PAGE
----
May 17 2013
It is with great pleasure that today we announce Global Health Service Corps (GHSC) is changing its name to Seed Global Health. As many of you know, we have been considering a name change over this past year to better capture the full scope and mission of our work and to better distinguish our cause. We believe this new name better represents our efforts to cultivate stronger, sustainable health systems through training new generations of physicians and nurses in countries where they are needed most.
Our name is changing, but not our innovative public-private partnership with the Peace Corps and the U.S. President's Emergency Plan for AIDS Relief (PEPFAR) - the Global Health Service Partnership (GHSP). Seed Global Health's role in the partnership is to provide the expertise in medical and nursing education as well as knowledge of clinical education in resource limited countries.
We are extremely proud to be sending our first class of GHSP volunteers -33 doctors and nurses - to serve as faculty in medical and nursing schools in Malawi, Tanzania, and Uganda this July. They are truly an impressive group of nurse practitioners, midwives, pediatricians, OB/GYN's, psychiatrists, anesthesiologists, family and internal medicine doctors who will work with faculty in their host countries to develop curriculum and help train a new generation of doctors and nurses. We will be sharing some of their stories with a bigger announcement in July.
Also today, the Global Health Service Partnership begins accepting applications for 2014 volunteers. We're committed to recruiting the best qualified-candidates for the job. And for those who may have financial constraints to service, Seed Global Health raises and disburses loan repayment and other support to those chosen to serve abroad.
We hope you will share this information with individuals you think might be a good fit for the program. For more information on applicant requirements, visit Seed Global Health.
You can like us on facebook and follow us on twitter to spread the word, too.
facebook link to Seed Global Health or twitter Seed_Global.
We are humbled and excited that just over a year ago we were announcing our collaboration, and just 2 months from now we will have volunteers on the ground and working to build a pipeline of medical professionals in the countries that most need them.
Thank you for your continued support!
Vanessa Kerry, MD MSc
CEO, Seed Global Health
Join the Seed Global Health mailing list to follow our progress.
Jan 13 2013
Frist Global Health Leader
Reporting from Les Cayes, Haiti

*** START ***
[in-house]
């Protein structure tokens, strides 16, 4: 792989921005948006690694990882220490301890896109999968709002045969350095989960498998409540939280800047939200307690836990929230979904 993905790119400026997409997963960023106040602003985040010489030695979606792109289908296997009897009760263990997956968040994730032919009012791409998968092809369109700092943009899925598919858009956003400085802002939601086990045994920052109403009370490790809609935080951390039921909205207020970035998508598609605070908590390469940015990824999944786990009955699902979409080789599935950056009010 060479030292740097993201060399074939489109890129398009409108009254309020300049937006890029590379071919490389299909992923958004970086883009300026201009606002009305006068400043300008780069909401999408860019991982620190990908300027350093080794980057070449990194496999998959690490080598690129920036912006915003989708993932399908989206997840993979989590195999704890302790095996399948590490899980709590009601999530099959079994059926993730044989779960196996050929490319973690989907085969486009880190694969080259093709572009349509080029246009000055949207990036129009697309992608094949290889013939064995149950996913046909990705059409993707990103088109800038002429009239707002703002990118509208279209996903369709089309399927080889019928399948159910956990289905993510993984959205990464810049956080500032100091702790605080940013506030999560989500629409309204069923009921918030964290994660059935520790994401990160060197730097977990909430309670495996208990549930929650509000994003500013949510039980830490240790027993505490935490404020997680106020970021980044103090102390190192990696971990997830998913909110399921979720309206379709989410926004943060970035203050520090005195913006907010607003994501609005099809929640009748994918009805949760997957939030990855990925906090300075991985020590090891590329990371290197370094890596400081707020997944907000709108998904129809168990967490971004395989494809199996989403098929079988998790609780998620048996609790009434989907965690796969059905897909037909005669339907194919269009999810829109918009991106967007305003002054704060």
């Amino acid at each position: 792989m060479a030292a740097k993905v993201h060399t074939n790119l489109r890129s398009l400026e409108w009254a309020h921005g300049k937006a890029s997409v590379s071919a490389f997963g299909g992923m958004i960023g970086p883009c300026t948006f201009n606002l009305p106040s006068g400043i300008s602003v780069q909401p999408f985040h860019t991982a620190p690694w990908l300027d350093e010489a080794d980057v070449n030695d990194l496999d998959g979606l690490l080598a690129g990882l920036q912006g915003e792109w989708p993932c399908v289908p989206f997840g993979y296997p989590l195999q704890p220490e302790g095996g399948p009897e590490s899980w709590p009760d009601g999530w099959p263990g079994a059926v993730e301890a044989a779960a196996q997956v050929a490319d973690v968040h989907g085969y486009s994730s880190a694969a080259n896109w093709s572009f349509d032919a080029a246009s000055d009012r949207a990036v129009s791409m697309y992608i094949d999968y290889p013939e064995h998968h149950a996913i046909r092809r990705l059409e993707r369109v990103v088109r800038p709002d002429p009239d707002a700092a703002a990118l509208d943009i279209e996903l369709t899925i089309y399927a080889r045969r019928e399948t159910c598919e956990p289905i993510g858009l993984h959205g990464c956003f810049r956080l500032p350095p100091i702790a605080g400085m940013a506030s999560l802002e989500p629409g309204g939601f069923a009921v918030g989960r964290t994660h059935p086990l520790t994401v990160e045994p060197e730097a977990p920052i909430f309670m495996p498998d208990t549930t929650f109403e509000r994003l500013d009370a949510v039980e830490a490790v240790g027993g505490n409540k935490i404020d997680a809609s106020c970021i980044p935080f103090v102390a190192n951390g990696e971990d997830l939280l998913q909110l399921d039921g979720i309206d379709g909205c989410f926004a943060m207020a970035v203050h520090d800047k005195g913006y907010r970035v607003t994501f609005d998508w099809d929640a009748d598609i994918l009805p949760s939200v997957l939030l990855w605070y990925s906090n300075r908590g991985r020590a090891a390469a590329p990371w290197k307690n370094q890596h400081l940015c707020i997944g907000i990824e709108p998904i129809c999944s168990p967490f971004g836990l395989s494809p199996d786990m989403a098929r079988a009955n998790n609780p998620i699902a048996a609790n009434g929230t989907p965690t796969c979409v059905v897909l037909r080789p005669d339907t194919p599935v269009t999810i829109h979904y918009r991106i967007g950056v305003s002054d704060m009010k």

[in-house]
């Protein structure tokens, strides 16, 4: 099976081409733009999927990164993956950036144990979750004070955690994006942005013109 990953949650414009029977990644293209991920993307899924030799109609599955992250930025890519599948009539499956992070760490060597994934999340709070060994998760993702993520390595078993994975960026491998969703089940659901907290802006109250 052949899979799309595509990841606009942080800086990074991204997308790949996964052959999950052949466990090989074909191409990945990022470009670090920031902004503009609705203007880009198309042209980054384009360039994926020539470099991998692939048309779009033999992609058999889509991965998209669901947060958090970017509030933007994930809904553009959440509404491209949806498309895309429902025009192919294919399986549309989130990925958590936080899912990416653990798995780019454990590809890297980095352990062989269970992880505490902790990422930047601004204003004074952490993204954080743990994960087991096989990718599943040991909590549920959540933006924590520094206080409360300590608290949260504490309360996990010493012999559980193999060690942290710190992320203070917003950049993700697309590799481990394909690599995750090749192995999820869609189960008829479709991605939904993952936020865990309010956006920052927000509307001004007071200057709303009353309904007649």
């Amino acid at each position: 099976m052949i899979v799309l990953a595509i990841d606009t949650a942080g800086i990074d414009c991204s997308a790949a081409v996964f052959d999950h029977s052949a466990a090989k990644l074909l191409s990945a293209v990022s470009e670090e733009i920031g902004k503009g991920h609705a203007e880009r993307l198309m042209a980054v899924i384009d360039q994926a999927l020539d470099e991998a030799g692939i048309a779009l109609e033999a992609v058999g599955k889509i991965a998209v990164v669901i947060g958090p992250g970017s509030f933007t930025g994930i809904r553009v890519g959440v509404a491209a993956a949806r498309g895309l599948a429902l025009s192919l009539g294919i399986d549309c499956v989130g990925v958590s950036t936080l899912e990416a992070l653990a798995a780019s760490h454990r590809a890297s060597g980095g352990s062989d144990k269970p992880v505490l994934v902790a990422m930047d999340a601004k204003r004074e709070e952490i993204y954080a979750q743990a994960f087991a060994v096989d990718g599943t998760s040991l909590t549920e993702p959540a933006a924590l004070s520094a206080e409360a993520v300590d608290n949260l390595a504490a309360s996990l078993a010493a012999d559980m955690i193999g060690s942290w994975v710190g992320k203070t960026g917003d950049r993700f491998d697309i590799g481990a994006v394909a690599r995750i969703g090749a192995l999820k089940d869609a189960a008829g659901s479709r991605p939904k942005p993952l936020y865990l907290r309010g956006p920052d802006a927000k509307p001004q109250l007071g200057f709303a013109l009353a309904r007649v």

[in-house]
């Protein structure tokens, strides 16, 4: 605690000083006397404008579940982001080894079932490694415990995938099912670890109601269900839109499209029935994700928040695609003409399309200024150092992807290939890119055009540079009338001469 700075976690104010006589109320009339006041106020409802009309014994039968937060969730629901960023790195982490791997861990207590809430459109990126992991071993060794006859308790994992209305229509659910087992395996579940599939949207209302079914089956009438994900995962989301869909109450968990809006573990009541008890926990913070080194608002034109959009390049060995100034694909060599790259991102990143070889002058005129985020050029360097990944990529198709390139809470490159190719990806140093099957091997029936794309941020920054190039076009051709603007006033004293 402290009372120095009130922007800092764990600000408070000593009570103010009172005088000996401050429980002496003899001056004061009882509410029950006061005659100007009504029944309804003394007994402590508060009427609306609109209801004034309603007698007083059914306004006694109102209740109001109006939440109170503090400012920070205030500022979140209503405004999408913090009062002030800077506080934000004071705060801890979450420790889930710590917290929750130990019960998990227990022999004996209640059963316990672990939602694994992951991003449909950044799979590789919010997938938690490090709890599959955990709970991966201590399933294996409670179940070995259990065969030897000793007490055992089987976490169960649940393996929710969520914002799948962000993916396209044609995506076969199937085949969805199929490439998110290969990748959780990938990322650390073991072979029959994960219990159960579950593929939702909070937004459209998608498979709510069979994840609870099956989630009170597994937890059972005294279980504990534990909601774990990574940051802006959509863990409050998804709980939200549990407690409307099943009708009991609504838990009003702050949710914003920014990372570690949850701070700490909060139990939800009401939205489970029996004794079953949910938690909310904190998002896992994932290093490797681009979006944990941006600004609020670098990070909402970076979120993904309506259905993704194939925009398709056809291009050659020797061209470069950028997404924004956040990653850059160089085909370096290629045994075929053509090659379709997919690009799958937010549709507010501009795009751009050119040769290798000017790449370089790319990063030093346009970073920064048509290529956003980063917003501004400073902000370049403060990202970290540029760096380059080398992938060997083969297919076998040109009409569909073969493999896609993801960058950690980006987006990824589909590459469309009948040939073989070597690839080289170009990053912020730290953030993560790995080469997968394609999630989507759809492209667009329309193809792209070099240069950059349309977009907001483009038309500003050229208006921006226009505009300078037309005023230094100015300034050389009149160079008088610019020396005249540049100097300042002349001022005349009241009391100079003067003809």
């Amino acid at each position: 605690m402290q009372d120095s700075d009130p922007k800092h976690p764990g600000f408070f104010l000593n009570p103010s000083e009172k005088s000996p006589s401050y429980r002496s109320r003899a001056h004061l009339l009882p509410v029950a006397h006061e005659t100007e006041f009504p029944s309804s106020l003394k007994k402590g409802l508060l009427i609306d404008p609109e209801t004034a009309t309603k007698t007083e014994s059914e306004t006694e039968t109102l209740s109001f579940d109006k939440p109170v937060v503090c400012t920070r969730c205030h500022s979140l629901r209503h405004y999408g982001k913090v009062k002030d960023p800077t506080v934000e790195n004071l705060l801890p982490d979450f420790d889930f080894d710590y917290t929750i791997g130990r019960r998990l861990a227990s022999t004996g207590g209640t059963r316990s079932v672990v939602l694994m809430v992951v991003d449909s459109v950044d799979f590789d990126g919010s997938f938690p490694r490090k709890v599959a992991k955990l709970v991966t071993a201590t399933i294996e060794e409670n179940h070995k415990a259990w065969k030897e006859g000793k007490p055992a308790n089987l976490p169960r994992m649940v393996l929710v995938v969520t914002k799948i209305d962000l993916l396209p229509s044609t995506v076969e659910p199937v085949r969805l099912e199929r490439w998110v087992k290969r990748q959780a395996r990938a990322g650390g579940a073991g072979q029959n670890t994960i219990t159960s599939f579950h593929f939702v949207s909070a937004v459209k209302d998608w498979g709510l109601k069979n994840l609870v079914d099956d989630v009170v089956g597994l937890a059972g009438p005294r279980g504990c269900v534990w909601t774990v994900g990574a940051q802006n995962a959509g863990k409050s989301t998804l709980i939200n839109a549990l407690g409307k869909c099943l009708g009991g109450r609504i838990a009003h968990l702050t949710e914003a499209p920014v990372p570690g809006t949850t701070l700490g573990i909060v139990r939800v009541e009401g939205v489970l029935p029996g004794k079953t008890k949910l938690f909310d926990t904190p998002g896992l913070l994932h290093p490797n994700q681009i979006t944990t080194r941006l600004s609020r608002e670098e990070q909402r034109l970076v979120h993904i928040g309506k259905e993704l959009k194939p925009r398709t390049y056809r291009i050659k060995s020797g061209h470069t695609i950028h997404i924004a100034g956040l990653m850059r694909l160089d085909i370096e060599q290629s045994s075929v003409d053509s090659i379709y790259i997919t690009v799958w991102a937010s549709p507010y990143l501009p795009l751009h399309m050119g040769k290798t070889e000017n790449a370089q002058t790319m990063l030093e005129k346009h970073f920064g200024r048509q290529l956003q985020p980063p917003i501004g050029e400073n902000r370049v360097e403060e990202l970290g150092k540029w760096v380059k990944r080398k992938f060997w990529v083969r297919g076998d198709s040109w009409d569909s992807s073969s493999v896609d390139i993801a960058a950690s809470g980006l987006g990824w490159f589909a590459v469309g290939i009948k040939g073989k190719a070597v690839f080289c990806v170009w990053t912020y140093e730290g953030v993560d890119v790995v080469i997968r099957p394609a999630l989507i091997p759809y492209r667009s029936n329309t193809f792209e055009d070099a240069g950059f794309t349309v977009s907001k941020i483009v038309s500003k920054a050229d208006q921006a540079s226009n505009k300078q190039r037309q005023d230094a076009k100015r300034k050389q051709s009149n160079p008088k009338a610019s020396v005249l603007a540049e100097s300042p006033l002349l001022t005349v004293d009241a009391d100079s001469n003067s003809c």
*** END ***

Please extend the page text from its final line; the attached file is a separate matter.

I can’t believe my time here in Haiti is over—but it is. I’m
writing this from my guesthouse in Port-au-Prince, in preparation for
my flight home tomorrow.
I would like to thank Senator Frist for forming the Frist Global
Health Leadership Program, and for allowing me to have come to Haiti
to work at HIC. I’d also like to thank the many people at Vanderbilt,
Dartmouth, and HIC who helped me make the needed connections and
organize the details of my trip. Last but not least, I’d like to give
a special shout-out to my boyfriend, for supporting and encouraging me
to leave him—and the U.S.—for three months and go work in Haiti.
Although there were certainly nights that were incredibly difficult,
there were many more that were amazing, and I am so very thankful for
having been able to work at HIC. I was able to learn from so many
experienced, kind, patient doctors and (mainly) nurses. They opened
their hospital and the maternity ward to me, and were willing to teach
me and make me an infinitely better midwife. I know that my time at
HIC will forever impact how I care for my patients, and how I look
upon all of the resources available to my moms and babies back in the
U.S. Additionally, working here has further solidified my desire to
work internationally, and has given me a clearer idea of what that
life will be like.
I sincerely hope that if Senator Frist had come to visit HIC that the
staff and the patients I interacted with would have said I was worthy
of being a Frist Leader.
This last picture is of me and an auxiliary nurse (kind of like an
LPN) named Mrs. Lorcey. Mrs. Lorcey works most nights, and so I worked
with her more than any other provider during my time at HIC. I was
always pleased when I'd arrive to work and see Mrs. Lorcey there
because we worked well together and respected each others skills as
providers. Although at first Mrs. Lorcey didn't trust me--as she
shouldn't have--as I slowly proved myself and my skills she let me do
more and more on my own, and helped guide me through interventions
that I'd never done/seen before. By the end of my time at HIC I know
that she believed in my abilities, and let me work as independently as
I wanted. I worked with Mrs. Lorcey on my last night at the maternity
and in the morning when it was time to leave she gave me a big hug--
something I didn't see that often in Haiti--and told me she'd miss me.
I will certainly miss her, her smile and her quiet, calm
encouragement when I was stressed or unsure of what I was doing.
Jan 05 2013
Frist Global Health Leader
Reporting from Les Cayes, Haiti
Happy New Year!
Apart from working at the maternity this week—and getting to celebrate the arrival of 2013 with laboring women and their new babies—I’ve been busy completing the list of HIV+ women who have been lost to follow-up. From March of 2009 until November of 2012 there were 240 women who started receiving HIV care at HIC, but now no longer are doing so. I really hope that the social worker and the community health workers will make use of this list and that some of them will be found and restarted with their HIV care. I am however, not incredibly optimistic that many women will be located. The social worker and community health workers are already very busy and to try to track down 240 women—with little more than their names, dates of birth, and possible addresses—seems very ambitious. But I feel that if even one or two women are found and are restarted in care that my work on the list was worth it.